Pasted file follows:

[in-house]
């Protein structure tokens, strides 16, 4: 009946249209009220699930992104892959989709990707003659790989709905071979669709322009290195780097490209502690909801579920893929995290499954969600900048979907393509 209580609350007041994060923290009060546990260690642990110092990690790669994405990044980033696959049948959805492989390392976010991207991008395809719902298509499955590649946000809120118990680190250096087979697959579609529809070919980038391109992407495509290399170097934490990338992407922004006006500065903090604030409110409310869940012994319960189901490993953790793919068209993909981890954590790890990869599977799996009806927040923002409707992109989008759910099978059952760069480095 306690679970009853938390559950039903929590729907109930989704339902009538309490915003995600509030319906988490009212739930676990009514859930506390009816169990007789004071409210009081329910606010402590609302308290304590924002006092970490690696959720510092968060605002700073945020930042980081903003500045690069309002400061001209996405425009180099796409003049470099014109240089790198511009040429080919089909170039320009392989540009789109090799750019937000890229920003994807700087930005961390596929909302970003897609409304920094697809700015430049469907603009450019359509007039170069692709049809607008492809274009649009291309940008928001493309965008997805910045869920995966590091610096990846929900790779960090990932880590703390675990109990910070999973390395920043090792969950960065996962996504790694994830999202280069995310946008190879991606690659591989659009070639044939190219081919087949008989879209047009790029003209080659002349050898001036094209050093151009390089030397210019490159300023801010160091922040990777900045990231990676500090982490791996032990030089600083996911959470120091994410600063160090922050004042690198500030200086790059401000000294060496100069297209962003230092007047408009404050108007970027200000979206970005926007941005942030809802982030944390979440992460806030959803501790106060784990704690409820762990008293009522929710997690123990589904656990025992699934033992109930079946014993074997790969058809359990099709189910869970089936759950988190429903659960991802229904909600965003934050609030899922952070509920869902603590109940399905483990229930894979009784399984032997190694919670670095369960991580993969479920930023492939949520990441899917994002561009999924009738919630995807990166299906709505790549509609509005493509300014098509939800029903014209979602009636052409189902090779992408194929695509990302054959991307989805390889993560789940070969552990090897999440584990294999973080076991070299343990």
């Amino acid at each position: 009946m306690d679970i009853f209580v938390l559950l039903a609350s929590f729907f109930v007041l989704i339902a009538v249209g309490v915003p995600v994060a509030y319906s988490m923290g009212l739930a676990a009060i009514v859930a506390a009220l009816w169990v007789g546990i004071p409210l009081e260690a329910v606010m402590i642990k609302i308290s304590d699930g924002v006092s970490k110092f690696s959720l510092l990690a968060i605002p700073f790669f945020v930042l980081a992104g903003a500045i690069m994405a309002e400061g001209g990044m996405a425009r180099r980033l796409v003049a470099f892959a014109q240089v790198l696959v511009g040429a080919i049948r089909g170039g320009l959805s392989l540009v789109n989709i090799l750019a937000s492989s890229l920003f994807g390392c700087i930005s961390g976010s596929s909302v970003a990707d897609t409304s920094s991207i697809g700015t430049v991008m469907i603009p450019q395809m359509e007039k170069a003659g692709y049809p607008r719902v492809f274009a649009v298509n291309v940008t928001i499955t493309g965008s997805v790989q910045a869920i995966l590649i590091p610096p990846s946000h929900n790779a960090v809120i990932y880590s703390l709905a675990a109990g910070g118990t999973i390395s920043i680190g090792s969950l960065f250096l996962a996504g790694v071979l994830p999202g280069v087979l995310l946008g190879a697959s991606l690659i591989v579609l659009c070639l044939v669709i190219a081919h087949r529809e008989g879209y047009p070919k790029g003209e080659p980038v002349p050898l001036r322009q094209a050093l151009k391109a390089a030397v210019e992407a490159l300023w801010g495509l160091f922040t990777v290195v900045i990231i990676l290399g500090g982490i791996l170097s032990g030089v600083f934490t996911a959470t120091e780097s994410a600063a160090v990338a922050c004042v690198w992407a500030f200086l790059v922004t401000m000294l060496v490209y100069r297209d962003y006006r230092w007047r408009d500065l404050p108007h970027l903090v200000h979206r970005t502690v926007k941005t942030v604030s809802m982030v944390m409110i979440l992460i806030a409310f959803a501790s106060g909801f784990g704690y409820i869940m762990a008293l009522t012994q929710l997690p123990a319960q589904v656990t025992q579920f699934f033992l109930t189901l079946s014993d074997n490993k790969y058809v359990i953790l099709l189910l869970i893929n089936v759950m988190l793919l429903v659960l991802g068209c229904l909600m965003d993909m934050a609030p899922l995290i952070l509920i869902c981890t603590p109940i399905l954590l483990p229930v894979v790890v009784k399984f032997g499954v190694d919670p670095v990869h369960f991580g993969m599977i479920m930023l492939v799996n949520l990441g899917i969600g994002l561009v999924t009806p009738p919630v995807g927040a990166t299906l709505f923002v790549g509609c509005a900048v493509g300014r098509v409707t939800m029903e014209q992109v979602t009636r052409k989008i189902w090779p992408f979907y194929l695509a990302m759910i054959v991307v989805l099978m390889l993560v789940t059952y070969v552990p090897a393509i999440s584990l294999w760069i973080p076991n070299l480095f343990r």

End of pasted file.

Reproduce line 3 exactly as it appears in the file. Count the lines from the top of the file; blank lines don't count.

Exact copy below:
């Amino acid at each position: 009946m306690d679970i009853f209580v938390l559950l039903a609350s929590f729907f109930v007041l989704i339902a009538v249209g309490v915003p995600v994060a509030y319906s988490m923290g009212l739930a676990a009060i009514v859930a506390a009220l009816w169990v007789g546990i004071p409210l009081e260690a329910v606010m402590i642990k609302i308290s304590d699930g924002v006092s970490k110092f690696s959720l510092l990690a968060i605002p700073f790669f945020v930042l980081a992104g903003a500045i690069m994405a309002e400061g001209g990044m996405a425009r180099r980033l796409v003049a470099f892959a014109q240089v790198l696959v511009g040429a080919i049948r089909g170039g320009l959805s392989l540009v789109n989709i090799l750019a937000s492989s890229l920003f994807g390392c700087i930005s961390g976010s596929s909302v970003a990707d897609t409304s920094s991207i697809g700015t430049v991008m469907i603009p450019q395809m359509e007039k170069a003659g692709y049809p607008r719902v492809f274009a649009v298509n291309v940008t928001i499955t493309g965008s997805v790989q910045a869920i995966l590649i590091p610096p990846s946000h929900n790779a960090v809120i990932y880590s703390l709905a675990a109990g910070g118990t999973i390395s920043i680190g090792s969950l960065f250096l996962a996504g790694v071979l994830p999202g280069v087979l995310l946008g190879a697959s991606l690659i591989v579609l659009c070639l044939v669709i190219a081919h087949r529809e008989g879209y047009p070919k790029g003209e080659p980038v002349p050898l001036r322009q094209a050093l151009k391109a390089a030397v210019e992407a490159l300023w801010g495509l160091f922040t990777v290195v900045i990231i990676l290399g500090g982490i791996l170097s032990g030089v600083f934490t996911a959470t120091e780097s994410a600063a160090v990338a922050c004042v690198w992407a500030f200086l790059v922004t401000m000294l060496v490209y100069r297209d962003y006006r230092w007047r408009d500065l404050p108007h970027l903090v200000h979206r970005t502690v926007k941005t942030v604030s809802m982030v944390m409110i979440l992460i806030a409310f959803a501790s106060g909801f784990g704690y409820i869940m762990a008293l009522t012994q929710l997690p123990a319960q589904v656990t025992q579920f699934f033992l109930t189901l079946s014993d074997n490993k790969y058809v359990i953790l099709l189910l869970i893929n089936v759950m988190l793919l429903v659960l991802g068209c229904l909600m965003d993909m934050a609030p899922l995290i952070l509920i869902c981890t603590p109940i399905l954590l483990p229930v894979v790890v009784k399984f032997g499954v190694d919670p670095v990869h369960f991580g993969m599977i479920m930023l492939v799996n949520l990441g899917i969600g994002l561009v999924t009806p009738p919630v995807g927040a990166t299906l709505f923002v790549g509609c509005a900048v493509g300014r098509v409707t939800m029903e014209q992109v979602t009636r052409k989008i189902w090779p992408f979907y194929l695509a990302m759910i054959v991307v989805l099978m390889l993560v789940t059952y070969v552990p090897a393509i999440s584990l294999w760069i973080p076991n070299l480095f343990r």